Diabetes-alerting dogs (DAD) can rescue diabetic patients and offer day and night service. It may be hard to believe but the evidence available in the current scientific literature5 attests that DADs have a high-calibre sniffing efficiency for warning owners of episodes of hypoglycaemia (low glucose in the blood) or hyperglycaemia (high glucose in the blood), during the day and night, with high sensitivity and specificity. The dog was the first animal to be domesticated by humans and is now universally regarded as ‘man’s best friend’. In the world we live in today, dogs are part of our families. The olfactory system of the dog has the capacity to detect even negligible amounts of volatile organic compounds (VOC) and this can be exploited to detect changes in the breath or sweat of the diabetic patients according to the extent of potentially dangerous variations of blood glucose concentrations. The most frequent dog alert behaviours are vocalisations, licking, staring intently at their owner’s face, nuzzling, or jumping. Awareness of glucose variations is more important for diabetic patients during the night, when they can experience low glucose levels and become helpless. At a time when World Diabetes Day is focussed on family support, let’s have a buy one – get one free approach: buy a pet dog and train it to become a diabetes-alerting family member.

Health Assurance by Family

Parents have a huge influence on the long-term health status of their children. For instance, research6 has shown that when mothers are granted greater control over resources, they allocate more to food, children’s health and nutrition, and education. Parents, or a parent, are often the gatekeepers of household nutrition and lifestyle habits and, therefore, have the potential to drive diabetes prevention from the household and beyond. Thus, by choosing healthy food choices and parental care, parents can prevent their child from becoming obese and thereby preventing diabetes. Therefore, diabetes prevention is in your parents’ hands and family is, therefore, important in diabetes prevention as well as management.

Treat the Diabetic Patient but Train the Family Too!

Recent reports2 have implied that one in two people currently living with Type 2 diabetes mellitus are undiagnosed. Most families are affected by diabetes and so awareness of the signs, symptoms, and risk factors for all types of diabetes is vital to help detect the condition early. Diabetes can be expensive for the individual and their family. In many countries, the cost of insulin injections and daily monitoring alone can consume half of a family’s average disposable income7, and regular and affordable access to essential diabetes medicines is out of reach for too many. Improving access to affordable diabetes medicines and care is, therefore, urgent to avoid increased costs for the individual and their family, which can impact health outcomes. While family support in diabetes care has been shown to have a substantial effect on improving health outcomes for people with diabetes, less than one in four family members have access to diabetes education programmes.2 Patient and family-centred care is an approach to the planning, delivery, and evaluation of healthcare that is grounded by mutually beneficial partnerships among healthcare providers, patients, and families. So, the message is clear: treat the diabetic patient but train the family too to achieve ideal health benefits.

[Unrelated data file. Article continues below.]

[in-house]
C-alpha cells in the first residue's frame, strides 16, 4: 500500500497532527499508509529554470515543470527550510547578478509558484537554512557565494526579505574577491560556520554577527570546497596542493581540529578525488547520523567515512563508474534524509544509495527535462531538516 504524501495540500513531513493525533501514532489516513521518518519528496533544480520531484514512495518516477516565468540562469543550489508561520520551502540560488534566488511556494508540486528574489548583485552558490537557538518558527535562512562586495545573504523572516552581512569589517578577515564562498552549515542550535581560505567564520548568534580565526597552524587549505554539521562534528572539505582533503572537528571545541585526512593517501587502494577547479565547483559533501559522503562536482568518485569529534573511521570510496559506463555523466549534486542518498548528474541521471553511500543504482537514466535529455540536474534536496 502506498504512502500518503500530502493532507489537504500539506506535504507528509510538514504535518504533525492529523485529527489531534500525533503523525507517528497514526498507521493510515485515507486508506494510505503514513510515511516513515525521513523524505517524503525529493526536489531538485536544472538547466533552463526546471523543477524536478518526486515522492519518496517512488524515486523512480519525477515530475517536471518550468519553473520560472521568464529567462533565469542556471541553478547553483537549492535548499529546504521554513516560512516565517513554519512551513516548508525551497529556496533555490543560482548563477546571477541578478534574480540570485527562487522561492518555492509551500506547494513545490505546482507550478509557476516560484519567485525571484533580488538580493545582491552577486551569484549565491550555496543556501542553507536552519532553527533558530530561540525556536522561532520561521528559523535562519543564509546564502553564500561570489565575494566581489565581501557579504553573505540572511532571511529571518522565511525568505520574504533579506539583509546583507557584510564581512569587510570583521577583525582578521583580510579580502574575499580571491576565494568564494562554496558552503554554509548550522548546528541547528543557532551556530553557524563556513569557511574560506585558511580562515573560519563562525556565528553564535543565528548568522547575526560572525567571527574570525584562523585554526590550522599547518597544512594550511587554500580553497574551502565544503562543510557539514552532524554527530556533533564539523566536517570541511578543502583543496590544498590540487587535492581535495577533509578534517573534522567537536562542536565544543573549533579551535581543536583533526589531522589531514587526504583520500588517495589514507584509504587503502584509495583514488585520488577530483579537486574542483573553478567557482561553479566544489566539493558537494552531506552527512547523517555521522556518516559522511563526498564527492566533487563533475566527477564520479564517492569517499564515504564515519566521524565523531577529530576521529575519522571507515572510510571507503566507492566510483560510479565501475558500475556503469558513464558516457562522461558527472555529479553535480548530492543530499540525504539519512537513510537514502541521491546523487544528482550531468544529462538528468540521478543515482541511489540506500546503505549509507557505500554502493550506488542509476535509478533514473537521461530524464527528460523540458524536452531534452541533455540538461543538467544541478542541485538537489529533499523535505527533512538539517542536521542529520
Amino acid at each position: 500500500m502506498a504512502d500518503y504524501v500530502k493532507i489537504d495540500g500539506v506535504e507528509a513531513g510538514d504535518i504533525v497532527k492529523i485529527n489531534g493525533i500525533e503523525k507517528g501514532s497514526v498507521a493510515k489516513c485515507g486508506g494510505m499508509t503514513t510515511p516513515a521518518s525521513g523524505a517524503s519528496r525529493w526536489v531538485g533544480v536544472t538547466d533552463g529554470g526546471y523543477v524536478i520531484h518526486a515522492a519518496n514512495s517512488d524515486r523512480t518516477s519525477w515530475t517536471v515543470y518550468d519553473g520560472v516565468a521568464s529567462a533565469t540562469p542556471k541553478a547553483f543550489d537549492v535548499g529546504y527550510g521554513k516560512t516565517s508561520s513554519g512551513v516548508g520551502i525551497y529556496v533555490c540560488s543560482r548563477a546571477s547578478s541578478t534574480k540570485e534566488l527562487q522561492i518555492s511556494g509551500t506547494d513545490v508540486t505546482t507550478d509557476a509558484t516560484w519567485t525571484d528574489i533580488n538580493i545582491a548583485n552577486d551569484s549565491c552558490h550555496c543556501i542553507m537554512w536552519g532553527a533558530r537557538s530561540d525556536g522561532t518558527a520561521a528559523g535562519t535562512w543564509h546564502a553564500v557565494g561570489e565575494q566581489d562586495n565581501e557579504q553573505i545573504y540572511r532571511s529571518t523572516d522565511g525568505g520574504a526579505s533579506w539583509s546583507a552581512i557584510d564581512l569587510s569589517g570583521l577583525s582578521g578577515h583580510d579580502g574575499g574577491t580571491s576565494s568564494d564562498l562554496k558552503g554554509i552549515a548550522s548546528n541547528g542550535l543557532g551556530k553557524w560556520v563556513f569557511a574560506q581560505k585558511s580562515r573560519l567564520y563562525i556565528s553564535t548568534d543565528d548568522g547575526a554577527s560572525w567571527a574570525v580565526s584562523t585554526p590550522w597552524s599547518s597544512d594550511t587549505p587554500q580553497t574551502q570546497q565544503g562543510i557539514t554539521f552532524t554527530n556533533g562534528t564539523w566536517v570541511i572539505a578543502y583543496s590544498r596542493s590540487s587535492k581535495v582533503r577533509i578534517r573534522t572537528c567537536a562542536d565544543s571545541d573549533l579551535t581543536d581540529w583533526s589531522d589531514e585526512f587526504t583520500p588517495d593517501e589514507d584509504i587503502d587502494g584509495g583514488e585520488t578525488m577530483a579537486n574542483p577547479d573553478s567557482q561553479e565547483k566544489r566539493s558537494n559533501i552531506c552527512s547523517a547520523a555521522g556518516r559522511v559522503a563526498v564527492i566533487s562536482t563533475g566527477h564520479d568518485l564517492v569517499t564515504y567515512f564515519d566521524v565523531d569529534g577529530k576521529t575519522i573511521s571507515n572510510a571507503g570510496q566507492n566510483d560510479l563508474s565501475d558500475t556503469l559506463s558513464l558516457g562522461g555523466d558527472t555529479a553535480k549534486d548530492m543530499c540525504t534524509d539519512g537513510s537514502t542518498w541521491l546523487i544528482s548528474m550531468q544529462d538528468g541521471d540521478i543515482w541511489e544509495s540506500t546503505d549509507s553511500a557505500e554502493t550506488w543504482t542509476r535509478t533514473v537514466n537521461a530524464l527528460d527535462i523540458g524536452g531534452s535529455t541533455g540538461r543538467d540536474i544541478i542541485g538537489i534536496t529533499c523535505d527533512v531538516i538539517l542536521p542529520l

References
  1. International Diabetes Federation, IDF Diabetes Atlas 2017, 8th Edition, Brussels, Belgium.
  2.  International Diabetes Federation. WDD 2018-19. Available at: https://www.worlddiabetesday.org/about-wdd/wdd-2018-19.html. Last accessed: 19 November 2018.
  3. United Nations. Resolution A/RES/61/225. Available at: http://undocs.org/A/RES/61/225. Last accessed: 20 November 2018.
  4. Seshiah V et al. Prevalence of gestational diabetes mellitusin South India (Tamil Nadu)–A community based study. J Assoc Physicians India.2008;56:329-33.
  5. Lippi G et al. Hypoglycemia alert dogs: A novel, cost-effective approach for diabetes monitoring? Altern Ther Health Med.2016;22(6):14-18.
  6. Pratley P. Associations between quantitative measures of women’s empowerment and access to care and health status for mothers and their children: A systematic review of evidence from the developing world. Soc Sci Med.2016;169:119-31.
  7. Diabetes Research and Wellness Foundation. Affordable medicines and care needed “urgently” to help prevent families facing poverty over diabetes. Available at: www.drwf.org.uk/news-and-events/news/affordable-medicines-and-care-needed-“urgently”-help-prevent-families-facing. Last accessed: 21 November 2018.